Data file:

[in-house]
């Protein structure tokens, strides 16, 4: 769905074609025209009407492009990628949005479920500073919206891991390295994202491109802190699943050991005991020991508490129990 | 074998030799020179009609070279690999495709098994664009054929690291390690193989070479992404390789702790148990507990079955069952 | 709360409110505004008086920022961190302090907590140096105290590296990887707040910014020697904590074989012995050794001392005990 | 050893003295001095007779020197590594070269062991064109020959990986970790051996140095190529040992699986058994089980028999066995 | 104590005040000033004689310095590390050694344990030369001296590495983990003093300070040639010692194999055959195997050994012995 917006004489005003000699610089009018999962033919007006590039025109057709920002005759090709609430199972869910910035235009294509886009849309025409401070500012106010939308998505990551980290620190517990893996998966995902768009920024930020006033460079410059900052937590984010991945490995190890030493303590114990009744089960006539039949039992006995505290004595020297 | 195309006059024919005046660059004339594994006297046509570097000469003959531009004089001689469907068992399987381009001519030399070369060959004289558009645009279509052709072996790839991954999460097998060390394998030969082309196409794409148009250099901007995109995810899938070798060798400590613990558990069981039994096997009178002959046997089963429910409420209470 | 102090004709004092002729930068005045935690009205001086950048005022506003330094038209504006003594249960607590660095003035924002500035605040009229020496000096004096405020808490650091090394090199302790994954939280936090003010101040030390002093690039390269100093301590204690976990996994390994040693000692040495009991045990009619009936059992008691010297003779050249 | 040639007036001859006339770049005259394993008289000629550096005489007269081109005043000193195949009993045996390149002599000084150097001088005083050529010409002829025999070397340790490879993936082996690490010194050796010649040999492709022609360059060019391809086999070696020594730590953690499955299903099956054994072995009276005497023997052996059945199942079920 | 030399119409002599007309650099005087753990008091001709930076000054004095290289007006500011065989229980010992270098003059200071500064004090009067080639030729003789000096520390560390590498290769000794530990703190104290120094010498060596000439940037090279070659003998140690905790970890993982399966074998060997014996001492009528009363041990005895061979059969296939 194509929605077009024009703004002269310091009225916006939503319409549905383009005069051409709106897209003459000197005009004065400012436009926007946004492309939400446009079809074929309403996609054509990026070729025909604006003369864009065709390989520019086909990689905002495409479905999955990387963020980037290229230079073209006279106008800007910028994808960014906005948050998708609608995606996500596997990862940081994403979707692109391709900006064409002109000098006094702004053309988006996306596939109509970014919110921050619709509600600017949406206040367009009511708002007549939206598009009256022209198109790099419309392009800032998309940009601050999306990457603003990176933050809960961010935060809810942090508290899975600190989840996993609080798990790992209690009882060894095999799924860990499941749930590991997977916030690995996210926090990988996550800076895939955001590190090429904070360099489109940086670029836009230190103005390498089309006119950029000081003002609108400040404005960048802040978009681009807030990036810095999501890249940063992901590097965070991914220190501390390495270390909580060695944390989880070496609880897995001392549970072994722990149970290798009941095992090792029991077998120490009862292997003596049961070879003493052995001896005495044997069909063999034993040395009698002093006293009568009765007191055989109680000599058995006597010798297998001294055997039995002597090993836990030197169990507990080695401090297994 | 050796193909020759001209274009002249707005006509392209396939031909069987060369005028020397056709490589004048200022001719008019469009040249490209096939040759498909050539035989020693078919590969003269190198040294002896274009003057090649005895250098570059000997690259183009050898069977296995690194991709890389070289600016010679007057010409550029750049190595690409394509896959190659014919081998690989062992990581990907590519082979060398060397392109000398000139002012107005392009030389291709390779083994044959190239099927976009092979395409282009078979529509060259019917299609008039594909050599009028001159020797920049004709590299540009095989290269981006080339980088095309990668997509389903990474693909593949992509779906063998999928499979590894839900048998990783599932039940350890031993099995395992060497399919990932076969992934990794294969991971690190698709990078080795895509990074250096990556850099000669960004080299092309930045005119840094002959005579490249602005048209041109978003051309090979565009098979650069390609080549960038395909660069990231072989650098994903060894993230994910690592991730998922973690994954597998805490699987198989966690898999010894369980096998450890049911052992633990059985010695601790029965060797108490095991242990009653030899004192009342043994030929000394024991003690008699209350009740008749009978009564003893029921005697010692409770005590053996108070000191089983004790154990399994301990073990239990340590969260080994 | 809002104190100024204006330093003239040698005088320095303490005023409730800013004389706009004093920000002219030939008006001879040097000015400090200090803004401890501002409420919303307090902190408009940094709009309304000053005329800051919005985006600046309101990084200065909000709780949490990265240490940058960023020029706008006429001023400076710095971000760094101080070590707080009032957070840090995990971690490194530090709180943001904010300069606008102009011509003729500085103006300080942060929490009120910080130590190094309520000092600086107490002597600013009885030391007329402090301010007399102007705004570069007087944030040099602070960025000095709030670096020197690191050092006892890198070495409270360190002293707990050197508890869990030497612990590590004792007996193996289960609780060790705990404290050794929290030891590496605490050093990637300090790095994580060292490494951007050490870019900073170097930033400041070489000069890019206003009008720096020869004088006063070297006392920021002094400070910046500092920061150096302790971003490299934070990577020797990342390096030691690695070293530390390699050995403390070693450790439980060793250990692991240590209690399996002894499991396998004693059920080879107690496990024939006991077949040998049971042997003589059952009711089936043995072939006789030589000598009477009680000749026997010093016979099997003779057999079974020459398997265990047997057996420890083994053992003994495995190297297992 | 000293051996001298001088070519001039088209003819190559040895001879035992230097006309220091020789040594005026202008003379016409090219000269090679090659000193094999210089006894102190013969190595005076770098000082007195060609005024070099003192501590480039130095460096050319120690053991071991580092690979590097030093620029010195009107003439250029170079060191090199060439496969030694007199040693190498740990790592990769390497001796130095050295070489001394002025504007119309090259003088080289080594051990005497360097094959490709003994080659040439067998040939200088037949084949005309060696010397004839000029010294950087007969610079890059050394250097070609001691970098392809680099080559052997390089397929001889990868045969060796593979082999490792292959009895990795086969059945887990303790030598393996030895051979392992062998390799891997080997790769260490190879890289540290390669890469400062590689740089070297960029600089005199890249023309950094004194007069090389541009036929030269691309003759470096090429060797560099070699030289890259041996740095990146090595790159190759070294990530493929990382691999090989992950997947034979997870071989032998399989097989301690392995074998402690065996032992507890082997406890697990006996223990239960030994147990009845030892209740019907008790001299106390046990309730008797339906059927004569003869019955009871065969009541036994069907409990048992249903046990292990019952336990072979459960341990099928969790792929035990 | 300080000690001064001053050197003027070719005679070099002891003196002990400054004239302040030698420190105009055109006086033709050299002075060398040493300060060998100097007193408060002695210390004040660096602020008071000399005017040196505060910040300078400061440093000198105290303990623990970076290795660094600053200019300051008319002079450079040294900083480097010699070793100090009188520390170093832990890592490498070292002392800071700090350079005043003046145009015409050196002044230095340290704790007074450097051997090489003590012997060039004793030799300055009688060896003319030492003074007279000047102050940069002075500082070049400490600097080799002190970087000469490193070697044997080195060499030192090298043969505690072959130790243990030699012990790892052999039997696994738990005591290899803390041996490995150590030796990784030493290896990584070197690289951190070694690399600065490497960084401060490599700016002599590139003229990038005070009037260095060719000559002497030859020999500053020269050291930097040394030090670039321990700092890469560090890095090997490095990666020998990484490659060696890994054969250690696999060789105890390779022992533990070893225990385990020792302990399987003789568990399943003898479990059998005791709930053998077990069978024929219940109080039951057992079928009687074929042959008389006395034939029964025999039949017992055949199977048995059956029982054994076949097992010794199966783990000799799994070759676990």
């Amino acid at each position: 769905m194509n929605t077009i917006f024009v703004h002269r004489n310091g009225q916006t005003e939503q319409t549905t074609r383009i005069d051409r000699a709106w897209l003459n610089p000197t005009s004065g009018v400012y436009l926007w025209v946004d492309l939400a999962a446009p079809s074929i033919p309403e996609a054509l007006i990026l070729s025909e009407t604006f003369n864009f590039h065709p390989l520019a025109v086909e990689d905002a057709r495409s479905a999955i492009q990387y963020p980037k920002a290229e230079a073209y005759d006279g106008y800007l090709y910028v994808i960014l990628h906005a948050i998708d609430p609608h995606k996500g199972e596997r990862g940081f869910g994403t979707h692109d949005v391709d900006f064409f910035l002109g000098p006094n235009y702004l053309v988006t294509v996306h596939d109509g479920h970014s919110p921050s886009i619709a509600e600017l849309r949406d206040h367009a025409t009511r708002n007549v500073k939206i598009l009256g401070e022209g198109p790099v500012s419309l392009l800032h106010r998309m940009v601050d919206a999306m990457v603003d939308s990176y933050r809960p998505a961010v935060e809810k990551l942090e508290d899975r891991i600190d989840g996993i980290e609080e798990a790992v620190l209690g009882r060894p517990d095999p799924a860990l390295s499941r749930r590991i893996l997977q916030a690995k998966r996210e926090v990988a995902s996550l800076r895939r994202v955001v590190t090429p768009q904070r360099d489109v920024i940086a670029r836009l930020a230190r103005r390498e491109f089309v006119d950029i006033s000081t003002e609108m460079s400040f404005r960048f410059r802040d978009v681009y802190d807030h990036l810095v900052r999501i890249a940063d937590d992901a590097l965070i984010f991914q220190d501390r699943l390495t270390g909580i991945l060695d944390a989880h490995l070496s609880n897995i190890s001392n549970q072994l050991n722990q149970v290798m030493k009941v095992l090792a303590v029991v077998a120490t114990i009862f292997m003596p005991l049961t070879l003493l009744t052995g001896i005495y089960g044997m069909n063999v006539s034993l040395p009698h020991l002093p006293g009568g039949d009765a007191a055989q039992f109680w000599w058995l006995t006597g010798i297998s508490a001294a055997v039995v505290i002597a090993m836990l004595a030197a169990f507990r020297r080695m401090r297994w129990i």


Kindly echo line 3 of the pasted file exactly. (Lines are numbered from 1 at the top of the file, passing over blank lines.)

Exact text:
């Amino acid at each position: 769905m194509n929605t077009i917006f024009v703004h002269r004489n310091g009225q916006t005003e939503q319409t549905t074609r383009i005069d051409r000699a709106w897209l003459n610089p000197t005009s004065g009018v400012y436009l926007w025209v946004d492309l939400a999962a446009p079809s074929i033919p309403e996609a054509l007006i990026l070729s025909e009407t604006f003369n864009f590039h065709p390989l520019a025109v086909e990689d905002a057709r495409s479905a999955i492009q990387y963020p980037k920002a290229e230079a073209y005759d006279g106008y800007l090709y910028v994808i960014l990628h906005a948050i998708d609430p609608h995606k996500g199972e596997r990862g940081f869910g994403t979707h692109d949005v391709d900006f064409f910035l002109g000098p006094n235009y702004l053309v988006t294509v996306h596939d109509g479920h970014s919110p921050s886009i619709a509600e600017l849309r949406d206040h367009a025409t009511r708002n007549v500073k939206i598009l009256g401070e022209g198109p790099v500012s419309l392009l800032h106010r998309m940009v601050d919206a999306m990457v603003d939308s990176y933050r809960p998505a961010v935060e809810k990551l942090e508290d899975r891991i600190d989840g996993i980290e609080e798990a790992v620190l209690g009882r060894p517990d095999p799924a860990l390295s499941r749930r590991i893996l997977q916030a690995k998966r996210e926090v990988a995902s996550l800076r895939r994202v955001v590190t090429p768009q904070r360099d489109v920024i940086a670029r836009l930020a230190r103005r390498e491109f089309v006119d950029i006033s000081t003002e609108m460079s400040f404005r960048f410059r802040d978009v681009y802190d807030h990036l810095v900052r999501i890249a940063d937590d992901a590097l965070i984010f991914q220190d501390r699943l390495t270390g909580i991945l060695d944390a989880h490995l070496s609880n897995i190890s001392n549970q072994l050991n722990q149970v290798m030493k009941v095992l090792a303590v029991v077998a120490t114990i009862f292997m003596p005991l049961t070879l003493l009744t052995g001896i005495y089960g044997m069909n063999v006539s034993l040395p009698h020991l002093p006293g009568g039949d009765a007191a055989q039992f109680w000599w058995l006995t006597g010798i297998s508490a001294a055997v039995v505290i002597a090993m836990l004595a030197a169990f507990r020297r080695m401090r297994w129990i």